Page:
And now, my surprise. I opened the final pattern, copyrighted in 1952, thinking that THIS really is what I would want to wear to Laura's wedding. In the awesome teal color that my current purchased dress is. It appeared that no one has even used this particular pattern when I pulled out the pieces. I had a moment of confusion when I thought, hmmm, this is all just blank tissue. Maybe the real pattern fell out?
No. Apparently, in 1952, Vogue didn't have a printer, just a puncher. That's right. All the markings that I am familiar with are not printed on the tissue, but are punched through. Was 1953 a breakthrough year for patternmakers? Did Vogue catch up, or did they continue punching their way through the 50s? I can't answer that, but here is what I saw (I've placed some dark fabric behind the pieces so you can really see what I mean.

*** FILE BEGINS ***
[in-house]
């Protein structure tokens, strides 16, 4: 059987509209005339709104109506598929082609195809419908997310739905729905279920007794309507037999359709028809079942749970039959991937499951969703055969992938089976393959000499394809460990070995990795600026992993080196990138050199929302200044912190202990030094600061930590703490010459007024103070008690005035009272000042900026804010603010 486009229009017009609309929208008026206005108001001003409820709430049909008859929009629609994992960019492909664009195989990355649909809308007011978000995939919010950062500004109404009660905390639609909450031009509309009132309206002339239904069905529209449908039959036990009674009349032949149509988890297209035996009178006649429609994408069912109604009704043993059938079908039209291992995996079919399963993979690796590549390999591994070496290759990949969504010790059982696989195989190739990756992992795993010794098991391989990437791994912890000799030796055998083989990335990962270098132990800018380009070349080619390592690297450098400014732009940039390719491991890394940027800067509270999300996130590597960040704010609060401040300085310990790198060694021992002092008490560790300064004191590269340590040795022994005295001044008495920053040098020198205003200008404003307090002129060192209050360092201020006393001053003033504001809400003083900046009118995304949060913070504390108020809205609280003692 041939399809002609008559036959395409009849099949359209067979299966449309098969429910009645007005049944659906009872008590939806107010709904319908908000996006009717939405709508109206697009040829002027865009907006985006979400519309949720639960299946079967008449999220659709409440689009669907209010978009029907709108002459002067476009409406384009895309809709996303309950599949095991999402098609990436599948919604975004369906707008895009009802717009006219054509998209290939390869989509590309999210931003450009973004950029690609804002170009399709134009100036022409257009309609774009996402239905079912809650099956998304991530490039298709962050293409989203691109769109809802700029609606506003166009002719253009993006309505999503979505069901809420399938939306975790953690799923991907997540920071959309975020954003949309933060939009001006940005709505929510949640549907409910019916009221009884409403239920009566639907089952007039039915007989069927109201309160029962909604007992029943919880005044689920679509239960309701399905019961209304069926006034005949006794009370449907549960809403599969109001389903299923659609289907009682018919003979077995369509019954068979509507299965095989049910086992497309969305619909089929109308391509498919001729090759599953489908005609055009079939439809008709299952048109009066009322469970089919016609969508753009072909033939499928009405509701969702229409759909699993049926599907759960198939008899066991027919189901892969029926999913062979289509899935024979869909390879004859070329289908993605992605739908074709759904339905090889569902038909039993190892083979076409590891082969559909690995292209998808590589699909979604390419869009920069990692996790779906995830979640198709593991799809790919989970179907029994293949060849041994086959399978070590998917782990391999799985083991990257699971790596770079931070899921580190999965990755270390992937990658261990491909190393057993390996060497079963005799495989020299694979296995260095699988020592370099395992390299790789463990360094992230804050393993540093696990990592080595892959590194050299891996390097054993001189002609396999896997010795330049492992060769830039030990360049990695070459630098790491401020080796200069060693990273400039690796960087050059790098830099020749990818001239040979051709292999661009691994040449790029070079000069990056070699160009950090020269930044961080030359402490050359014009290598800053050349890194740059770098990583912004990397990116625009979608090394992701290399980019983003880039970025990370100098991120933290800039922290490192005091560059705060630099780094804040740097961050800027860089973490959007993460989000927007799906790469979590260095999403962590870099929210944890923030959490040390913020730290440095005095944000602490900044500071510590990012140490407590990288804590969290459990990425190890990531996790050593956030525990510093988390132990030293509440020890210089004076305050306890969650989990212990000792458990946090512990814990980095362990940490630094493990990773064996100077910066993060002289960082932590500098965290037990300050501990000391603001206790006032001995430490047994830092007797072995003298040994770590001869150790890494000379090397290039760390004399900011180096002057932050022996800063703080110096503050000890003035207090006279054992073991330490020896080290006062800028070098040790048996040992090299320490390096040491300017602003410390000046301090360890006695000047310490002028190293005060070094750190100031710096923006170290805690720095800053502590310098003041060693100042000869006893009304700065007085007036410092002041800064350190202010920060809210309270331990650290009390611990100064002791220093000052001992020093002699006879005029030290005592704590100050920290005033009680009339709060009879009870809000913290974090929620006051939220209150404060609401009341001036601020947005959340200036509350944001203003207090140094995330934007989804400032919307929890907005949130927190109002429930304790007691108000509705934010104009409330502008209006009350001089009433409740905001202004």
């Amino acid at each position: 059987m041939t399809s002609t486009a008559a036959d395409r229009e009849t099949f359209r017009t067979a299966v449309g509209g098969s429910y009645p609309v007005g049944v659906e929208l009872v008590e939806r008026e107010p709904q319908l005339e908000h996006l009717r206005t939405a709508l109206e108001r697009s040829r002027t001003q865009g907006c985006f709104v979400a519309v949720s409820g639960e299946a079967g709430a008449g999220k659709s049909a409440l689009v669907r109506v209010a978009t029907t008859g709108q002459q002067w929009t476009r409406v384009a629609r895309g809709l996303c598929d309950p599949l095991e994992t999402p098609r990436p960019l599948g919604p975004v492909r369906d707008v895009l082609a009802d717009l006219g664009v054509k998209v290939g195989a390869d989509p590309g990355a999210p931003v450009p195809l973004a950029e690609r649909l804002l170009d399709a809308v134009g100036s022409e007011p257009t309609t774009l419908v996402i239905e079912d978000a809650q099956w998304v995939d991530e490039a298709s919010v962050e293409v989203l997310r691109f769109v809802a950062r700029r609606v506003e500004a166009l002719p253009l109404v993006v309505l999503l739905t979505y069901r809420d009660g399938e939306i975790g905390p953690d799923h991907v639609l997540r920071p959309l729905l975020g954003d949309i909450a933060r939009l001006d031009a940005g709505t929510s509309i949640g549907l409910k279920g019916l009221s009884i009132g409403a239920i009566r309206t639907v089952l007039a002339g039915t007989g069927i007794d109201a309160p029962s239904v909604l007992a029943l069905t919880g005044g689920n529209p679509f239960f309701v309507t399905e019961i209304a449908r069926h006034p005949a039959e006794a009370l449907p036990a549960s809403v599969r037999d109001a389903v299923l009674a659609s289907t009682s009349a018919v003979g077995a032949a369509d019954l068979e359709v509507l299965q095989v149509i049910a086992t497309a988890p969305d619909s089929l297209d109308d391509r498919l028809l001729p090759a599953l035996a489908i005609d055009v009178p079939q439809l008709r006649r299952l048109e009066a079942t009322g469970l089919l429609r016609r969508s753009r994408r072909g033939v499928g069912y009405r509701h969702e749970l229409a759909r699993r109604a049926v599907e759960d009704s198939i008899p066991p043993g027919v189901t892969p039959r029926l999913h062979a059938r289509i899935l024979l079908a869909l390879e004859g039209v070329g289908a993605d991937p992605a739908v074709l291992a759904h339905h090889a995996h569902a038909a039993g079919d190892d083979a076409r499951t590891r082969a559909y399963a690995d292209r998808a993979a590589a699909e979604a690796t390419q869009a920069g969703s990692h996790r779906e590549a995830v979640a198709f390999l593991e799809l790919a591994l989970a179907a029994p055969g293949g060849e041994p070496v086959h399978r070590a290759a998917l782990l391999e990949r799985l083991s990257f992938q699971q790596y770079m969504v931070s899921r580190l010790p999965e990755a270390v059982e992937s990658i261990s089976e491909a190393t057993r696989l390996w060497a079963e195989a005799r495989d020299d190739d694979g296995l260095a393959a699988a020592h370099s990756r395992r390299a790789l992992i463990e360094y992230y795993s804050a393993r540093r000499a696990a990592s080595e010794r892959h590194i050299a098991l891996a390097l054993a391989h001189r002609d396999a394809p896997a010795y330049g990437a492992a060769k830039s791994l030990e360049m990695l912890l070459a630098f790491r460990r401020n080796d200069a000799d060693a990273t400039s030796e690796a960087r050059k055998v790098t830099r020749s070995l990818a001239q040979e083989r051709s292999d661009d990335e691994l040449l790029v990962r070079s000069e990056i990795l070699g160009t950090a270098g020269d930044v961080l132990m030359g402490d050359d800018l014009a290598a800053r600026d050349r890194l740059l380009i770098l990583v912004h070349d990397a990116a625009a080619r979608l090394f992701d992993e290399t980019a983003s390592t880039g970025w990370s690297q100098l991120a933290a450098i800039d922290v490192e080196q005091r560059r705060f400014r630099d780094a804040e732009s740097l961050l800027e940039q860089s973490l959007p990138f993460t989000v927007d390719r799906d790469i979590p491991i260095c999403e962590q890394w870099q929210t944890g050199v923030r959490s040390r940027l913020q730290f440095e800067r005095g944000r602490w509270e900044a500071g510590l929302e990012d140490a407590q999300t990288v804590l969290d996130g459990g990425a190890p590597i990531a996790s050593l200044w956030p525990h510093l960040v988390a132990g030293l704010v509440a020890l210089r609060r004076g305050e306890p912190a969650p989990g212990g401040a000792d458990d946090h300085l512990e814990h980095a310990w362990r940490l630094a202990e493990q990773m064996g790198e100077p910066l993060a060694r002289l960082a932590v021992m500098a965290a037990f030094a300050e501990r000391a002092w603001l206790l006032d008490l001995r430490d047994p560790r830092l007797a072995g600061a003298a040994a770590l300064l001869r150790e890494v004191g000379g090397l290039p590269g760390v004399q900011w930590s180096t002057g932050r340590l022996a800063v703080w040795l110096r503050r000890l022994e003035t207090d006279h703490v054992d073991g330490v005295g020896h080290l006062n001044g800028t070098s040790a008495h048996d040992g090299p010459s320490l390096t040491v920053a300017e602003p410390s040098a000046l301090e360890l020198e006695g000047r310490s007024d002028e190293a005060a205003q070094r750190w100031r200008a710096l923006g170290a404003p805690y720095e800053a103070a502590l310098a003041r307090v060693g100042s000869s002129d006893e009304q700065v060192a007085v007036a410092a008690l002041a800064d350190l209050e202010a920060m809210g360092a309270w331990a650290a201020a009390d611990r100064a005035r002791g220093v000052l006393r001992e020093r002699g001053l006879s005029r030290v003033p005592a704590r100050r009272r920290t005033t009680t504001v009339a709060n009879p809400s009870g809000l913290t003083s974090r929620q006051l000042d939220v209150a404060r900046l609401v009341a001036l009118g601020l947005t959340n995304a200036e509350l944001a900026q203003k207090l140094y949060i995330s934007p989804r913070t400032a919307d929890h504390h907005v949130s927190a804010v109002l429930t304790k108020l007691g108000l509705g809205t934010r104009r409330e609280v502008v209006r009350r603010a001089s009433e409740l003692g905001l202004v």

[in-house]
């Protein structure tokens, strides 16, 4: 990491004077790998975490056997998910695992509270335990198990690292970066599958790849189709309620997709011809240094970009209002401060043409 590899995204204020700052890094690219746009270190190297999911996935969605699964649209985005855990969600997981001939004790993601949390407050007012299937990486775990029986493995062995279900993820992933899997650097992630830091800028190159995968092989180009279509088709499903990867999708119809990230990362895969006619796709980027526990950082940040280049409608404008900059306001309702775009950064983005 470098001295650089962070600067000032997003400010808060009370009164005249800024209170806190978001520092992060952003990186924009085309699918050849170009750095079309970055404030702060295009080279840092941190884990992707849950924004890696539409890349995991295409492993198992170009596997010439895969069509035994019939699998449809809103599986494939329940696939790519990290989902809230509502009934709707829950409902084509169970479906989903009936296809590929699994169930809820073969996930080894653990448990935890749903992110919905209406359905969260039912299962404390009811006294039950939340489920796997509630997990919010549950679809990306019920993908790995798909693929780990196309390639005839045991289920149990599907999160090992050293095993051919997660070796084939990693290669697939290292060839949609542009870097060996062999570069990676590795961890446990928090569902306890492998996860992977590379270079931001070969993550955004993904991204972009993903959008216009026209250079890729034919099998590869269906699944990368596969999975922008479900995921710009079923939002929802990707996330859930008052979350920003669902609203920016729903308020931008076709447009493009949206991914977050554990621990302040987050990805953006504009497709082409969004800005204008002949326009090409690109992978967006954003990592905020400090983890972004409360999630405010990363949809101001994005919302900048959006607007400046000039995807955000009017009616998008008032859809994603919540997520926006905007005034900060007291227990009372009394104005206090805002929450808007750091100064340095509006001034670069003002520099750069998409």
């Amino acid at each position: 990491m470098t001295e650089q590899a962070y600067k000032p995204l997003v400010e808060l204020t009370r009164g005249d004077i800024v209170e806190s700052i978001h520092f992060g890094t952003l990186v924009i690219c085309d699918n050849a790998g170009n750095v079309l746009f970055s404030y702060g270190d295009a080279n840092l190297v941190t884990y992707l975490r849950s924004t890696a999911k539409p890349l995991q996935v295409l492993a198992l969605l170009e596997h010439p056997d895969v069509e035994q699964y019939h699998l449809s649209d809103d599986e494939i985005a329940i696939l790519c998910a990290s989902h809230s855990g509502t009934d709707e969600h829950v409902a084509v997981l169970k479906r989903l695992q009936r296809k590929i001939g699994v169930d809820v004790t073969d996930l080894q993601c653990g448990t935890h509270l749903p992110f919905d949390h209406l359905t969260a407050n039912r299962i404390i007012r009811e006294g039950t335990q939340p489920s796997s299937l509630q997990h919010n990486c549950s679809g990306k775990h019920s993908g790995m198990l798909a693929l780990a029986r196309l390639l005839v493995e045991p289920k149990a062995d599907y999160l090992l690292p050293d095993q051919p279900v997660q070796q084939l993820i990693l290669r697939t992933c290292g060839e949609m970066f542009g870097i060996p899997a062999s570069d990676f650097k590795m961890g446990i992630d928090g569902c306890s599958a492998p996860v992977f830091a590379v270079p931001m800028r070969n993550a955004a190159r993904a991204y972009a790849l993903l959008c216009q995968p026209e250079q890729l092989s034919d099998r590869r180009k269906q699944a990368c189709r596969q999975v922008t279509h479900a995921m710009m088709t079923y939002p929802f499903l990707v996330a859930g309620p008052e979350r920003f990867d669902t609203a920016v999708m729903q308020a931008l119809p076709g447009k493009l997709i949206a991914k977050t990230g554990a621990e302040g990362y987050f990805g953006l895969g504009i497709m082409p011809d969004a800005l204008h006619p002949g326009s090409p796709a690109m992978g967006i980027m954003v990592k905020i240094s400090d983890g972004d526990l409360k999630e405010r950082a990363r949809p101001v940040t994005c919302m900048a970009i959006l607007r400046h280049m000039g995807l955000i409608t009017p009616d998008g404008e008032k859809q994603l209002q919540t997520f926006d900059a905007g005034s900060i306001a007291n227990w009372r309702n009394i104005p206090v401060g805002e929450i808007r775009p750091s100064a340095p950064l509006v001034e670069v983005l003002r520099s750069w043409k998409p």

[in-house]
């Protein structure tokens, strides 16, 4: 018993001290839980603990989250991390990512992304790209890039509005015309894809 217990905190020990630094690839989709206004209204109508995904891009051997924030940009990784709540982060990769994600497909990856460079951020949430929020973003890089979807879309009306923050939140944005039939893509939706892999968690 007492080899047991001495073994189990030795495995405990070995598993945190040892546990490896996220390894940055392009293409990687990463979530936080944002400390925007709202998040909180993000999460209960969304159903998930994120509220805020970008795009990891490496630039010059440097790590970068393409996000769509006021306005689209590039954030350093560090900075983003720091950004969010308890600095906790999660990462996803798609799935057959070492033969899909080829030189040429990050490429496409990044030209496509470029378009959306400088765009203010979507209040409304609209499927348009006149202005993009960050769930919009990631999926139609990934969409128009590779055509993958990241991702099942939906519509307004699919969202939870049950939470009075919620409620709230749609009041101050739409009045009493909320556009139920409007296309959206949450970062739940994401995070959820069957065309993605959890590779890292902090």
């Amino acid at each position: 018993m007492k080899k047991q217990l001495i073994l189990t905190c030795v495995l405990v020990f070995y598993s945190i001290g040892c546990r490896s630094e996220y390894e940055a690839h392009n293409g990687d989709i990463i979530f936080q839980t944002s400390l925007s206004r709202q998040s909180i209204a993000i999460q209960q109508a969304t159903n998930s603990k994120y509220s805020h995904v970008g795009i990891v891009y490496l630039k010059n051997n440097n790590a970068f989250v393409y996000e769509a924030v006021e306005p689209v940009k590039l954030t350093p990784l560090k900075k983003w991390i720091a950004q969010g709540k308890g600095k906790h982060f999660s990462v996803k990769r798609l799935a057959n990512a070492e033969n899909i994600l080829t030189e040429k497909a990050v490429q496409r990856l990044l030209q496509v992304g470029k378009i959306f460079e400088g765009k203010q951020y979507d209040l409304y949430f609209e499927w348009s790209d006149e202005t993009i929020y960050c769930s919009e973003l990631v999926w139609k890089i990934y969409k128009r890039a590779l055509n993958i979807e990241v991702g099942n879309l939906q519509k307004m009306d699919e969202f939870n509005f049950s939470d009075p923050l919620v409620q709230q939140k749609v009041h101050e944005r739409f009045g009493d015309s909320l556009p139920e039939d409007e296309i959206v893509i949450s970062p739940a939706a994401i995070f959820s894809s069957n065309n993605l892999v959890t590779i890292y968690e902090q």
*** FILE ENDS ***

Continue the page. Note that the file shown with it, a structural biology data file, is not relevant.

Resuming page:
Well, no big deal, as I had planned on tracing the pieces anyway. But how the heck do you know what the little holes mean? There is, thankfully, a key, printed on the directions where in modern times you might find the list of the pieces and their little numbers. Here is the elaborate key:
Over at the Sewing Fanatic's blog, she had a discussion recently on tracing or cutting. Tracers gave comments on why they traced, and what they used. I used some interfacing-like stuff with a grid printed on it that I bought at Hancock's.
I've already made a couple of alterations. Specifically, the one that enlarges the waist to my thick 21st century size. Any other alterations will have to be made after I make the muslin. This being a lazy Saturday afternoon, though, that's as far as I'm getting today. Stay tuned.